Bike impoundment rule goes into effect for MU campus

After a week of enforcement, no bikes have been impounded under illegal parking regulation.

Five days in and MU cyclists are still impoundment-free.

MU Police Department enacted a bike impoundment rule Oct. 10, stating any bikes parked illegally on campus could be removed and taken to Surplus Property.

Communications Director for Campus Facilities Karlan Seville said riders responded by changing their behavior after word got out about the new rule.

“We’re actually very happy that the warning tags seem to have worked,” she said. “People are starting to realize that it’s not such a good idea just to park wherever you want. We think that the educational aspect of this is working, and we hope that we won’t have to impound any bikes.”

The tags are a form of notification for cyclists prior to actually impounding the bikes.

The regulation came in response to an increase in bikes on campus compared to previous years, Seville said. She said the issue isn’t new, it’s simply a bigger problem than before.

“Bikes parked on the handrails can make it impossible for people with disabilities to use those handrails for support and to enter the building safely,” she said. “That’s our biggest concern, safety.”

MUPD Captain Scott Richardson said officers will not be assigned to go out and collect illegally parked bikes. Instead, if they come across a bike causing a safety risk while on patrol, they will remove it.

“It’s most likely to be based upon a complaint that we would receive,” he said. “We would respond to that area.”

Richardson said students are encouraged to register their bikes through MUPD, fulfilling the city’s registration requirement. The registration form can be found on the MUPD website and asks the rider for bike characteristics, make and model and serial number.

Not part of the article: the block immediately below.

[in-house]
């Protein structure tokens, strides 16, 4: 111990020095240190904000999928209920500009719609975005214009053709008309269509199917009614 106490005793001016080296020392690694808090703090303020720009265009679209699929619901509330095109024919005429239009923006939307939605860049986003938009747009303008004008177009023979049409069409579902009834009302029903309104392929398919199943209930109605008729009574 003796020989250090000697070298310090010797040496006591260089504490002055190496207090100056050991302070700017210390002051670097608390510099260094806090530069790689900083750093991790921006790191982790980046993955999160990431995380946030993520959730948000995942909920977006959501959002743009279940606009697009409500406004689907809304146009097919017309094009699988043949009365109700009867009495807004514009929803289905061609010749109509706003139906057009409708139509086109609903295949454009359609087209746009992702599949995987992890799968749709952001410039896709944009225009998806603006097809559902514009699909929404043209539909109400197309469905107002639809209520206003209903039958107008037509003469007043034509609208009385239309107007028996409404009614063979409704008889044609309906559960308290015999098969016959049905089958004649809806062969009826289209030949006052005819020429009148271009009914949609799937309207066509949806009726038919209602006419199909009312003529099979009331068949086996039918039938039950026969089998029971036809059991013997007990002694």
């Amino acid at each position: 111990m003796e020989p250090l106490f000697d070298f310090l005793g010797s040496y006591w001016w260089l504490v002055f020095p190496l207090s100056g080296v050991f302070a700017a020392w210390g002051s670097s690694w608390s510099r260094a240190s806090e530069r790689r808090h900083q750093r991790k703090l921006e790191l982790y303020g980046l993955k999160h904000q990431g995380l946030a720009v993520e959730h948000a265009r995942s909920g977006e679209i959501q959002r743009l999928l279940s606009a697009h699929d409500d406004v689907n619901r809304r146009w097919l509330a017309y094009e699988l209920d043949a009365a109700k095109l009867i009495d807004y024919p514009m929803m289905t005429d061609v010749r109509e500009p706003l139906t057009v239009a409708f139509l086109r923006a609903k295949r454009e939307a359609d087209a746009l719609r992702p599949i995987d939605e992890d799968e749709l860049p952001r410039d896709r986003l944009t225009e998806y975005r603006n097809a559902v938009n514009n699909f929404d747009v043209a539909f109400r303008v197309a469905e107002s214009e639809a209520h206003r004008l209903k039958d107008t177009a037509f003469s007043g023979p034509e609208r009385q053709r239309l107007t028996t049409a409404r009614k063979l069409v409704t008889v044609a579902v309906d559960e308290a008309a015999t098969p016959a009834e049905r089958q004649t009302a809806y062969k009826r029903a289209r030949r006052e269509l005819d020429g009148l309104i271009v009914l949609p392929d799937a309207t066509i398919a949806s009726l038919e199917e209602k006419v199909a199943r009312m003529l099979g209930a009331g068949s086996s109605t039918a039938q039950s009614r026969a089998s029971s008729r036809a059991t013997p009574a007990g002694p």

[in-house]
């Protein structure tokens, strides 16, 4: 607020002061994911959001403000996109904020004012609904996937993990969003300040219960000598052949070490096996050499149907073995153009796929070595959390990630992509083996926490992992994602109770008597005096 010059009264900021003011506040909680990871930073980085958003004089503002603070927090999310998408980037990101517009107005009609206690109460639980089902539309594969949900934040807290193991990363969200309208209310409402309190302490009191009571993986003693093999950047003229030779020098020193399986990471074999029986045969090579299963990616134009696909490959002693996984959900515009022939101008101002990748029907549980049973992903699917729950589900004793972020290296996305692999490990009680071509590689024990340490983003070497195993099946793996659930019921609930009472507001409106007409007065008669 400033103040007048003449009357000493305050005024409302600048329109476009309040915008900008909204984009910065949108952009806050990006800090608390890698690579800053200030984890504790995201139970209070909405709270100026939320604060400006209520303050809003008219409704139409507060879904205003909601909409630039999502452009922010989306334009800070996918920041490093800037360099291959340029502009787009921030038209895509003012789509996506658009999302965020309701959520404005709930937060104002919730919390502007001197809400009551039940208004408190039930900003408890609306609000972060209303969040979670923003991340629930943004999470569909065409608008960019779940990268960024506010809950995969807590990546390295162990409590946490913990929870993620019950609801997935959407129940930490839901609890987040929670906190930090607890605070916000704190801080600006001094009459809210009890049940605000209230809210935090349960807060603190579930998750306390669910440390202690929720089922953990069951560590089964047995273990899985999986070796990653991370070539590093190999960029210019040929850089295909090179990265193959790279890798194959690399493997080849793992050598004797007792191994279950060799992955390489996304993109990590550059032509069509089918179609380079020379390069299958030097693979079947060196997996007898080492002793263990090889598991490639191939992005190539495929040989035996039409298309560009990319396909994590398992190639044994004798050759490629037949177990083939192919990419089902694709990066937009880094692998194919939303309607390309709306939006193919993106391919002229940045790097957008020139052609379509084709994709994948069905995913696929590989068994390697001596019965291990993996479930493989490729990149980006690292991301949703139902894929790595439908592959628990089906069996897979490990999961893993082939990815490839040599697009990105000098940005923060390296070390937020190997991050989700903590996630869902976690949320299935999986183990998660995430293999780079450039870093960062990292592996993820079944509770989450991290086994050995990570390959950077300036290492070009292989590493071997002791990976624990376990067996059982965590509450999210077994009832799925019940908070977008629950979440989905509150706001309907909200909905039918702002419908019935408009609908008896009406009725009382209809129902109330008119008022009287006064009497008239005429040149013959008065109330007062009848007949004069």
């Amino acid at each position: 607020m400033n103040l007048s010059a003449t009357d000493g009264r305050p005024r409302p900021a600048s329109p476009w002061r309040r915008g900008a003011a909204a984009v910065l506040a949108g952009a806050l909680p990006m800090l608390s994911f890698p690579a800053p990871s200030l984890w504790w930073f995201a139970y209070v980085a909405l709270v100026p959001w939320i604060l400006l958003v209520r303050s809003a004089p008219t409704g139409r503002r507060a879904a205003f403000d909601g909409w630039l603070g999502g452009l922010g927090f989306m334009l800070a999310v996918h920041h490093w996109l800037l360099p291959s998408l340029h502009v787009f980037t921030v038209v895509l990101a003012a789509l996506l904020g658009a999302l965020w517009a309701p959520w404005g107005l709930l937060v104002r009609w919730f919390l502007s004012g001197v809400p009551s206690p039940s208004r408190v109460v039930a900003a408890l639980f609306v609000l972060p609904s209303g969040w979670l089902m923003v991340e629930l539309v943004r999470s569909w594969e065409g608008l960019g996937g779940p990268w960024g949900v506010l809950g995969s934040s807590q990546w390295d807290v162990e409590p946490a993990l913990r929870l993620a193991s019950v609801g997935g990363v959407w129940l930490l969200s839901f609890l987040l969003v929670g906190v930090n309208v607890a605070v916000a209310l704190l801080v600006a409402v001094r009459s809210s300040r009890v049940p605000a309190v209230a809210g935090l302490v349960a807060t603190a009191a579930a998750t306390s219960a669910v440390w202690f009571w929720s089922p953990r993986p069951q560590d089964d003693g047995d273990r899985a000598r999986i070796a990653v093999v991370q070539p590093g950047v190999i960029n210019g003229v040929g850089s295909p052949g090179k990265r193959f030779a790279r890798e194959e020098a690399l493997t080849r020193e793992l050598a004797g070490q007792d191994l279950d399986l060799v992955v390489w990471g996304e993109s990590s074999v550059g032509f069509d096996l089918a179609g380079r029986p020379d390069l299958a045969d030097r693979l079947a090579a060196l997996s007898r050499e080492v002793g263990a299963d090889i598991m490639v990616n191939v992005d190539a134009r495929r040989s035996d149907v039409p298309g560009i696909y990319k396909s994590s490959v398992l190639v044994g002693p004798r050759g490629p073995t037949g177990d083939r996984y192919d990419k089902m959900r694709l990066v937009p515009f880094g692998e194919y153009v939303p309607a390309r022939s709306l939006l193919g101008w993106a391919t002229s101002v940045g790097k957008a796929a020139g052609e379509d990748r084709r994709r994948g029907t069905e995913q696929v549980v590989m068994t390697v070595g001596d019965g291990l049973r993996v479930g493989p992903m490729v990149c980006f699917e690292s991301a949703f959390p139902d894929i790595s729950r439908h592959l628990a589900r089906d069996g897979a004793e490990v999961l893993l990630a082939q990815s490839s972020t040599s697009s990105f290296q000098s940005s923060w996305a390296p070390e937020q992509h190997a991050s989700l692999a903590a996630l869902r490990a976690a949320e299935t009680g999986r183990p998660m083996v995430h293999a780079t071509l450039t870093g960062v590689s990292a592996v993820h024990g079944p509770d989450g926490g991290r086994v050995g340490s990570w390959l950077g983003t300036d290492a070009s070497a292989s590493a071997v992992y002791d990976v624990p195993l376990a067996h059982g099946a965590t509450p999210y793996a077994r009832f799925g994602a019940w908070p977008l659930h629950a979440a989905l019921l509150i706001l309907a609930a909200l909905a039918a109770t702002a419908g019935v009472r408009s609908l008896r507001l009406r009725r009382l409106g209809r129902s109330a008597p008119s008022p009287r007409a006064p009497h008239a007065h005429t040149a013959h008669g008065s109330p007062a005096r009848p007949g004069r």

“We do encourage anybody who owns a bike in the city of Columbia to come register their bike with us or the city of Columbia or the local fire department,” he said. “We have an online registration that makes this really simple for the person.”

Seville said about 200 bikes were registered as of Oct. 10. She said having a bike registered makes it easier to collect from Surplus Property because the rider does not have to find a way to prove ownership.

“If you’re out on any given day, you know there’s more than 200 bikes on campus,” she said. “It will make it a lot easier for people to claim their bike if they register it first. You’ll at least have a registration of your bicycle, whereas if you just say, ‘I have a brown Giant bicycle that doesn’t have any scratches on it,’ that could be anybody’s bike.”

Seville said riders should take the extra time to find a bike rack, even if it is farther from their destination than the nearest light pole.

“If you are assigned to a parking lot on campus and you have to park in the very back of the lot because that’s the only spot left, you’re not going to just give up and say ‘I’ll go park in front of Schweitzer Hall and park on the sidewalk,’” she said. “You’re not going to drive your car up to the door and get out and go to class. We’re just asking people to take a couple extra minutes and find a bike rack that’s not as full.”

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